Plasma Pool


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Love and Rockets

Aysha Pamukcu

Love and Rockets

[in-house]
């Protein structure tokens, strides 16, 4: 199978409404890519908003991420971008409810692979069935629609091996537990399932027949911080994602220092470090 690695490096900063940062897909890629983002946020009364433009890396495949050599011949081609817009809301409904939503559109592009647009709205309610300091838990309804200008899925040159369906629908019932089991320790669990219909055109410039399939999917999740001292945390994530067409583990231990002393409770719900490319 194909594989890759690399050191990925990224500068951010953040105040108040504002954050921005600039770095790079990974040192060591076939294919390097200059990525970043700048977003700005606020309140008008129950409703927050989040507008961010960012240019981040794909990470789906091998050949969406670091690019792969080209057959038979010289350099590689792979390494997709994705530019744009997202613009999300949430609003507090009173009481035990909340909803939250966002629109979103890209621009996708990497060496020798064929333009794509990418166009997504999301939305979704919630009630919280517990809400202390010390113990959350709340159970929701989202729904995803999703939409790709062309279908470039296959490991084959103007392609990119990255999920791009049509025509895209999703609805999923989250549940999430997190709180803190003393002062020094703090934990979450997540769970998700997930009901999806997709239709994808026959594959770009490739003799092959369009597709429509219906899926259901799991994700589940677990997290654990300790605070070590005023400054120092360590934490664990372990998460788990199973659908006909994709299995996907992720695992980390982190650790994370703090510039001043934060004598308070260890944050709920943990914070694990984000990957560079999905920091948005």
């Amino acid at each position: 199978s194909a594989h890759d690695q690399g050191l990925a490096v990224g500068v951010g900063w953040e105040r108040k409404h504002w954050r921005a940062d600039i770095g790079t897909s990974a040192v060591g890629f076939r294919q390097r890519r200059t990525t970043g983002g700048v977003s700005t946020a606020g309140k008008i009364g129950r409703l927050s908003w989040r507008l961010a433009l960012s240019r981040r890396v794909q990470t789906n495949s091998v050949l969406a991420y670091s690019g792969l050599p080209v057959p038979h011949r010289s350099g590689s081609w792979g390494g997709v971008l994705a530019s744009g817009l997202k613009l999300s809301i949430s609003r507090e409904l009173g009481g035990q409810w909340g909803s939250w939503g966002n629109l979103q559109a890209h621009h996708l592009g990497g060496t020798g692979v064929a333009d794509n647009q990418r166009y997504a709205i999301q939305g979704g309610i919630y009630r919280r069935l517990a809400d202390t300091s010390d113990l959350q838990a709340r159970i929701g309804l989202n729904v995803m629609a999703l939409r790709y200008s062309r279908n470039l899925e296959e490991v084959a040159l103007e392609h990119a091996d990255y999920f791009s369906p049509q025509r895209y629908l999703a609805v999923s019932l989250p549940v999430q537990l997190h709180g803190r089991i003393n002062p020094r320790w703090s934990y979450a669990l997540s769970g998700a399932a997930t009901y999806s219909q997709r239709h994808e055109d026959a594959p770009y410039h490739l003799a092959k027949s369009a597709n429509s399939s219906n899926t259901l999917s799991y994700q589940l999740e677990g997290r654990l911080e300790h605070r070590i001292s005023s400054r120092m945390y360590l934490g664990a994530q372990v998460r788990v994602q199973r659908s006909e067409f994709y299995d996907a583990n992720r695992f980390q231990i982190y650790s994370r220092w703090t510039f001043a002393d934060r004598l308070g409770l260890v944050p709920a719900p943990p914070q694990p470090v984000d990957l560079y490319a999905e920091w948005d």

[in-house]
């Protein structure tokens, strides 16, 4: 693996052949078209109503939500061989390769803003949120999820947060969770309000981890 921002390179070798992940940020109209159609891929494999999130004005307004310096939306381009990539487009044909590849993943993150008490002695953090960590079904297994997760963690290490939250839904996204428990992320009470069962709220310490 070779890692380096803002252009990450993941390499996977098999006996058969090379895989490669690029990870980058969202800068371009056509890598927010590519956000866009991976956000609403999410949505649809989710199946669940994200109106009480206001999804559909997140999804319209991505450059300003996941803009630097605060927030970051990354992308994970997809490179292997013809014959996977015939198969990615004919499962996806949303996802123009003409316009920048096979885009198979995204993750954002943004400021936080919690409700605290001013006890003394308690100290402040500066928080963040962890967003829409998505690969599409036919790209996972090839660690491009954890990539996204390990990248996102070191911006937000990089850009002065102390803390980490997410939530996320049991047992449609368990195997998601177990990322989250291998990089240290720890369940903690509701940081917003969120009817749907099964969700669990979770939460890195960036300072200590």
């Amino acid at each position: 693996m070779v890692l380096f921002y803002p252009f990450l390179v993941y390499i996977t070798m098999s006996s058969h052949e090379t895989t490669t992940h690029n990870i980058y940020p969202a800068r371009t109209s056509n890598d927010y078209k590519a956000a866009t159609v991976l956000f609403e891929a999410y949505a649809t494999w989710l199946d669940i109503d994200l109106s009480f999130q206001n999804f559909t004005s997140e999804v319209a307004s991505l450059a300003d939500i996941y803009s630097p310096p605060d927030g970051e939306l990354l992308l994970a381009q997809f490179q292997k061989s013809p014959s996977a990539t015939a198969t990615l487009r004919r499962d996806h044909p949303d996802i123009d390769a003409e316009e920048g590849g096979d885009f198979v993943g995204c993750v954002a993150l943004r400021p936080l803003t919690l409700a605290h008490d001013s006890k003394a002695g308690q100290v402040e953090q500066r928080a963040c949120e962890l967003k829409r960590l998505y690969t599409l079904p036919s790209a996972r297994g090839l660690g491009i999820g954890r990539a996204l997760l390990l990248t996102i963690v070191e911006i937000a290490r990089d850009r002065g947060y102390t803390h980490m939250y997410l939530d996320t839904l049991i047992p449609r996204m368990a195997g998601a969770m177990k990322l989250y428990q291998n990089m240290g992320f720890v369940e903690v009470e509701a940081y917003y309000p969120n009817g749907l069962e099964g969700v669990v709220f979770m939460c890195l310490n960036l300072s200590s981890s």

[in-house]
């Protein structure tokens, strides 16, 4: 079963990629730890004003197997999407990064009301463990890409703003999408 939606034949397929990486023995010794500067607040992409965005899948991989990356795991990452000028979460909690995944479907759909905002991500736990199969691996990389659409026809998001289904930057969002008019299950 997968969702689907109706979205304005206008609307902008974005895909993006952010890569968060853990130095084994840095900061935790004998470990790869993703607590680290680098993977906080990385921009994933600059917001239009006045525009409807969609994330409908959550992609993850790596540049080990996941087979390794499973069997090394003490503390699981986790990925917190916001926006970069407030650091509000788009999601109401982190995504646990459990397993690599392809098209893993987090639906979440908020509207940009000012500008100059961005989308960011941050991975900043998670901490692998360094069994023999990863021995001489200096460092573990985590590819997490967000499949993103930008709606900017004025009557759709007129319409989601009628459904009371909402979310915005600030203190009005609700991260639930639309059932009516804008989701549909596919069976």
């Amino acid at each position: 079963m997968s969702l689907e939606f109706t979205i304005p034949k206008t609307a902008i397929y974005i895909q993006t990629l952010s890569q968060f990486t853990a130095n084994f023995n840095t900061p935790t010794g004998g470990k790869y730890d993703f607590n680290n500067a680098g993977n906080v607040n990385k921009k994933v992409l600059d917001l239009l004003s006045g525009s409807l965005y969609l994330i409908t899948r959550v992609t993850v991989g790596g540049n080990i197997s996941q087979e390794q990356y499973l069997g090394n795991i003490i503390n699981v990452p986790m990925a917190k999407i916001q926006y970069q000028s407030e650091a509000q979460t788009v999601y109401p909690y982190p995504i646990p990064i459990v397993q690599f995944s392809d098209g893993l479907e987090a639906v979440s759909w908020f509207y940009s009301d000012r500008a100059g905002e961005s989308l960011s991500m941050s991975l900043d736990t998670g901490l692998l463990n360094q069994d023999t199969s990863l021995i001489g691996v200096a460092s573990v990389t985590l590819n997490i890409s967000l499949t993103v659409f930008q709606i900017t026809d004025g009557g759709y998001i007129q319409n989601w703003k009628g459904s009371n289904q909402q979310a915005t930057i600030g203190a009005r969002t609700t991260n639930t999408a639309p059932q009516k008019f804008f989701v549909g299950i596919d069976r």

Thank you, Fantagraphics, for compiling 15 years of the Love and Rockets comic series into 700 pages of punk rock, heartbreak, and self-discovery. Locas: The Maggie and Hopey Stories presents Jaime Hernandez’s indie masterpiece in the entirety of its run between 1981 to 1996, chronicling the lives and loves of the two title characters. Through ’80s-era southern California, readers follow the adventures of Maggie — think Bridget Jones, had she been a bisexual Mexican-American mechanic — and her sometime-girlfriend, the punk rock musician Hopey. Stylistically, the bold black-and-white line art falls somewhere between the suggestive simplicity of Marjane Satrapi’s Persepolis and the sleek drama of Frank Miller’s Sin City. In tone and treatment, though, Love and Rockets has Art Spiegelman’s deft touch for capturing genuine humanity, from the mundane to the sublime, in a few panels.  Hernandez plunges headlong into an ambitious range of issues, from the glass ceiling to sexual exploration, punk nihilism to Mexican-American identity. And unlike American classics like Superman or Wonder Woman, Maggie and Hopey grow and evolve — aging, gaining and losing weight, cycling through jobs and lovers. Add a touch of magical realism by way of sci-fi, and you have a serious contender for the American comic canon.  — Aysha Pamukcu

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